In the rather trivial terms of our sordid modern life, it works out in many marriages somewhat as follows: The married pair share a bedroom, and so it comes about that the two are together not only at the times of delight and interest in each other, but during most of the unlovely and even ridiculous proceedings of the toilet. Now it may enchant a man once—perhaps even twice—or at long intervals—to watch his goddess screw her hair up into a tight and unbecoming knot and soap her ears. But it is inherently too unlovely a proceeding to retain indefinite enchantment. To see a beautiful woman floating in the deep, clear water of her bath—that may enchant forever, for it is so lovely, but the unbeautiful trivialities essential to the daily toilet tend only to blur the picture and to dull the interest and attention that should be bestowed on the body of the loved one. Hence, ultimately, everyday association in the commonplace daily necessities tends to reduce the keen pleasure each takes in the other. And hence, inevitably and tragically, though stealthily and unperceived, to reduce the keenness of stimulation the pair exert on each other, and thus to lower their intensity of the consummation of the sex-act, and hence to lower its physiological value.

In short, the overcoming of her personal modesty, which is generally looked on as an essential result in marriage where the woman becomes wholly the man's, has generated among our women a tradition that before their husbands they can perform any and all of the details of personal and domestic duties. Correspondingly, they allow the man to be neglectful of preserving some reticence before them. This mutual possession of the lower and more elementary experiences of life has been, in innumerable marriages, a factor in destroying the mutual possession of life's higher and more poetic charms.

And woman's beauty wanes too often more through neglect than through age. The man, with the radiant picture of his bride blurred by the daily less lovely aspects, may cease to remind her by acts of courtship that her body is precious. But many men by whom each aspect of the wives is noted, are often hurt by woman's stupidity or neglect of herself. Women lose their grace of motion by relying on artificial bones and stiffenings, and clog their movements with heavy and absurdly fashioned garments. They forget how immeasurably they can control not only their clothed appearance but the very structure of their bodies by the things they eat and do, by the very thoughts they think.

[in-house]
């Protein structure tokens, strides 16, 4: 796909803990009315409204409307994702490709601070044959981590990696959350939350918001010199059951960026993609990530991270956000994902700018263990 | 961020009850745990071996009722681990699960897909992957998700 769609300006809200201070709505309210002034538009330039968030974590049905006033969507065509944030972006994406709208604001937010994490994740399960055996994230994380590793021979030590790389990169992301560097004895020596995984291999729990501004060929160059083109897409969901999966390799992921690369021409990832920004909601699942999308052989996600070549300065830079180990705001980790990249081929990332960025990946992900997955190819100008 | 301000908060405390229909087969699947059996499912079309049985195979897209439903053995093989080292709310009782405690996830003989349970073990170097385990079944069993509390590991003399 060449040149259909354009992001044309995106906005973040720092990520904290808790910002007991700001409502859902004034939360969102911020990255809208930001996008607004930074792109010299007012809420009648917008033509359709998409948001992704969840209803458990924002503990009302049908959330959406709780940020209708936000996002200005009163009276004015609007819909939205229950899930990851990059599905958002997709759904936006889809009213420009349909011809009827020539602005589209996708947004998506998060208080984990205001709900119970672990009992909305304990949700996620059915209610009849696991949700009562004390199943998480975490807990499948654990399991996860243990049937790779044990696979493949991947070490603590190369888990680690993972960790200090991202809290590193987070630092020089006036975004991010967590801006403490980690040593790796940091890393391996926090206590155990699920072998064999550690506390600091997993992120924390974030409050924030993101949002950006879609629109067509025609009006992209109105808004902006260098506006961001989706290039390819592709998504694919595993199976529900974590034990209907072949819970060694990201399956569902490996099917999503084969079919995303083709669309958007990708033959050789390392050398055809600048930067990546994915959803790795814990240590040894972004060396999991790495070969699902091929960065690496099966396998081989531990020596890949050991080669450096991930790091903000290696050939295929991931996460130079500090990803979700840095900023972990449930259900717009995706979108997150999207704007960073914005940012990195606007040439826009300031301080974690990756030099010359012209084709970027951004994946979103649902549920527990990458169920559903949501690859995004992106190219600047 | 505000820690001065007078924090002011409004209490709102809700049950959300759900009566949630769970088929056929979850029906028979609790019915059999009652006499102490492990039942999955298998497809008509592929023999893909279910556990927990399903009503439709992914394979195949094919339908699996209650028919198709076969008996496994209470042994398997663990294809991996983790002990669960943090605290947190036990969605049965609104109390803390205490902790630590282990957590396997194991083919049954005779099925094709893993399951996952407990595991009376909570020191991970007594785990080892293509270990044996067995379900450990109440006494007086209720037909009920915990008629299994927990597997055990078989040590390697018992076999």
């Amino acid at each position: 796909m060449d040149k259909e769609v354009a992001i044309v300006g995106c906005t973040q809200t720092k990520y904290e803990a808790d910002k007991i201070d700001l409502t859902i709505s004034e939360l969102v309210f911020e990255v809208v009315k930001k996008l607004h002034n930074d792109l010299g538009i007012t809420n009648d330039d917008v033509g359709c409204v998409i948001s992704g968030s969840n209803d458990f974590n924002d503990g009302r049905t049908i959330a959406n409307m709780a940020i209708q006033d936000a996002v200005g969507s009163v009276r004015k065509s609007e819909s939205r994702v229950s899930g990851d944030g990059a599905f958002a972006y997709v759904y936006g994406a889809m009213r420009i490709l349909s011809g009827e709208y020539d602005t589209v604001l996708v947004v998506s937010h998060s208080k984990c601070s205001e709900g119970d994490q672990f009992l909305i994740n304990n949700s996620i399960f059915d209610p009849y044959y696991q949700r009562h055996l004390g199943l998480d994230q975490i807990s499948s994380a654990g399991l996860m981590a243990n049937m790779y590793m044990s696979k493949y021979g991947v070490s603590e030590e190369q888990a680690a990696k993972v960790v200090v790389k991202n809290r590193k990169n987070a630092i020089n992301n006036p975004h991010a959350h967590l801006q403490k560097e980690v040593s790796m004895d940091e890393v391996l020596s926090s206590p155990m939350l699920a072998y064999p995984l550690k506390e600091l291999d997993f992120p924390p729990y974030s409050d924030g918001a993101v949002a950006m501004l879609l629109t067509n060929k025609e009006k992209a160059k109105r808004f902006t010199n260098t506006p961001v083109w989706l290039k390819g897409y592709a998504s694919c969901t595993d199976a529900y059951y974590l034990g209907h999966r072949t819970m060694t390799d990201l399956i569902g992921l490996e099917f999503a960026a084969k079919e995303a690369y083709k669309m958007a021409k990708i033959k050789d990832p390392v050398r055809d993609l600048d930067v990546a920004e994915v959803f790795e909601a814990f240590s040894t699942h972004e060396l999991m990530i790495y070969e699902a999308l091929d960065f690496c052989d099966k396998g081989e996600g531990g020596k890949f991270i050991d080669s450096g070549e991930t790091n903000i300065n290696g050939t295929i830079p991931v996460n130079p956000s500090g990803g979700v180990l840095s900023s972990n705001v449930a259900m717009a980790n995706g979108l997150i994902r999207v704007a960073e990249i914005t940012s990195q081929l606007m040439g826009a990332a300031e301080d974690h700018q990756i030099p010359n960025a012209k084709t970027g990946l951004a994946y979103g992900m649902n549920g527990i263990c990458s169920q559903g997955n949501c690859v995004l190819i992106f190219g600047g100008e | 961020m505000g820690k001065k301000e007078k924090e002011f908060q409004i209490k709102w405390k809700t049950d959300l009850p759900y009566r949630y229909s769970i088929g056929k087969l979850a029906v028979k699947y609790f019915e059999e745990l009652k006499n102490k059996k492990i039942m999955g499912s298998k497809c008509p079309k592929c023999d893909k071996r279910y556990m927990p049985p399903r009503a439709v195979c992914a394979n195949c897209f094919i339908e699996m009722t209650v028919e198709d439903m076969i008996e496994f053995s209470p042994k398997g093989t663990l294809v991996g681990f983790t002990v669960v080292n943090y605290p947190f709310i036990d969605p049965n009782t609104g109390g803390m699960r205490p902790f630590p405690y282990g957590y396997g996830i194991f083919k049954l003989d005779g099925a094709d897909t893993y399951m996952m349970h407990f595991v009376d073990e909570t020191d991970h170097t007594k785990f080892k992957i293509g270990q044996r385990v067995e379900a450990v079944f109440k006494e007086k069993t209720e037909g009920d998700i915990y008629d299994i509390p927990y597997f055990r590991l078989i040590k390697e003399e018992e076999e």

A wise man once said that a woman deserved no credit for her beauty at sixteen, but beauty at sixty was her own soul's doing. I would that all the world so thirsted for beauty that we molded the whole race into as lovely forms as the Greeks created.

In this respect I am inclined to think that man suffers more than woman. For man is still essentially the hunter, the one who experiences the desires and thrills of the chase, and dreams ever of coming unawares upon Diana in the woodlands. On the other hand, the married woman, having once yielded all, tends to remain passively in the man's companion-ship.

Though it may appear trivial beside the profound physiological factors considered in recent chapters, I think that, in the interests of husbands, an important piece of advice to wives is : Be always escaping. Escape the lower, the trivial, the sordid. So far as possible (and this is far more possible than appears at first, and requires only a little care and rearrangement in the habits of the household) ensure that you allow your husband to come upon you only when there is delight in the meeting. Whenever the finances al-low, the husband and wife should have separate bed-rooms, failing that they should have a curtain which can at will be drawn so as to divide the room they share. No soul can grow to its full stature without spells of solitude. A married woman's body and soul should be essentially her own, and that can only be so if she has an inviolable retreat. But at the same time the custom of having separate rooms should not mean, as it often does, that the husband only comes to his wife's room when he has some demand to make upon her. Nothing is more calculated to inhibit all desire for union in a sensitive wife than the preknowledge of what her husband wants when he comes, however lovingly, to her side. This, and the sense of isolation, have given rise to the objection to separate rooms which some people make. It is true that the use of separate rooms has often presaged a break in the happiness of a marriage, but that is be-cause things are otherwise wrong. Every night, unless something prevents, there should be the tender companionship and whispered intimacies which are, to many people, only possible in the dark. Men, too, are at heart eternally children, and such tender petting as comforts children warms and sweetens a grown man's life. The "good night" should be a time of delightful forgetting of the outward scars of the years, and a warm, tender, perhaps playful exchange of confidences. This is not incompatible with what has been said in the previous chapters, and when this custom is maintained it overcomes the objection some people feel to separate rooms as a source of estrangements.